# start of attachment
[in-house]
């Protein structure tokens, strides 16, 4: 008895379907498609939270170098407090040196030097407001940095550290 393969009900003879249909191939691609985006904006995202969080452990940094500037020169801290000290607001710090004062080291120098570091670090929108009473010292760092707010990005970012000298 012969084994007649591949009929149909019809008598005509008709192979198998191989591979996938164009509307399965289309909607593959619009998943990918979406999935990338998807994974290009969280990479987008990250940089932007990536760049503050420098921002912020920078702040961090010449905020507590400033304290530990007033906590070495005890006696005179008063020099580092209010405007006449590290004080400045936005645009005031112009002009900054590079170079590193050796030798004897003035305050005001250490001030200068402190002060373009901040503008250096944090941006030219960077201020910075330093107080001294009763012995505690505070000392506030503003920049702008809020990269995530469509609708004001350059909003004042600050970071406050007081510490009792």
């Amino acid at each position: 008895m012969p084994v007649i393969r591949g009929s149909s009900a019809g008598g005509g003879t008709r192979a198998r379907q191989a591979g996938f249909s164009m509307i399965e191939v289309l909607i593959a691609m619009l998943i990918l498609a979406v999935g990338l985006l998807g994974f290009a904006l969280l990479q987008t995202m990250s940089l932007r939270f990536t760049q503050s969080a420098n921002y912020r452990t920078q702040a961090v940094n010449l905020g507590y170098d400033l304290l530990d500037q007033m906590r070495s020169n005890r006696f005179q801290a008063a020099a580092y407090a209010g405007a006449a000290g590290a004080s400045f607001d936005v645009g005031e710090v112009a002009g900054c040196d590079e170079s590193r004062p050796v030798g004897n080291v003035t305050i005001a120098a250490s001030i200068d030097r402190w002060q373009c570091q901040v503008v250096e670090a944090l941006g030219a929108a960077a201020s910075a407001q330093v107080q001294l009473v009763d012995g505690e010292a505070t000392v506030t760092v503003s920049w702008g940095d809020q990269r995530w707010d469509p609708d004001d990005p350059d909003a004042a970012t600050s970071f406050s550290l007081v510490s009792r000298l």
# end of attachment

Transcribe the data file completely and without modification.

[in-house]
């Protein structure tokens, strides 16, 4: 008895379907498609939270170098407090040196030097407001940095550290 393969009900003879249909191939691609985006904006995202969080452990940094500037020169801290000290607001710090004062080291120098570091670090929108009473010292760092707010990005970012000298 012969084994007649591949009929149909019809008598005509008709192979198998191989591979996938164009509307399965289309909607593959619009998943990918979406999935990338998807994974290009969280990479987008990250940089932007990536760049503050420098921002912020920078702040961090010449905020507590400033304290530990007033906590070495005890006696005179008063020099580092209010405007006449590290004080400045936005645009005031112009002009900054590079170079590193050796030798004897003035305050005001250490001030200068402190002060373009901040503008250096944090941006030219960077201020910075330093107080001294009763012995505690505070000392506030503003920049702008809020990269995530469509609708004001350059909003004042600050970071406050007081510490009792």
């Amino acid at each position: 008895m012969p084994v007649i393969r591949g009929s149909s009900a019809g008598g005509g003879t008709r192979a198998r379907q191989a591979g996938f249909s164009m509307i399965e191939v289309l909607i593959a691609m619009l998943i990918l498609a979406v999935g990338l985006l998807g994974f290009a904006l969280l990479q987008t995202m990250s940089l932007r939270f990536t760049q503050s969080a420098n921002y912020r452990t920078q702040a961090v940094n010449l905020g507590y170098d400033l304290l530990d500037q007033m906590r070495s020169n005890r006696f005179q801290a008063a020099a580092y407090a209010g405007a006449a000290g590290a004080s400045f607001d936005v645009g005031e710090v112009a002009g900054c040196d590079e170079s590193r004062p050796v030798g004897n080291v003035t305050i005001a120098a250490s001030i200068d030097r402190w002060q373009c570091q901040v503008v250096e670090a944090l941006g030219a929108a960077a201020s910075a407001q330093v107080q001294l009473v009763d012995g505690e010292a505070t000392v506030t760092v503003s920049w702008g940095d809020q990269r995530w707010d469509p609708d004001d990005p350059d909003a004042a970012t600050s970071f406050s550290l007081v510490s009792r000298l």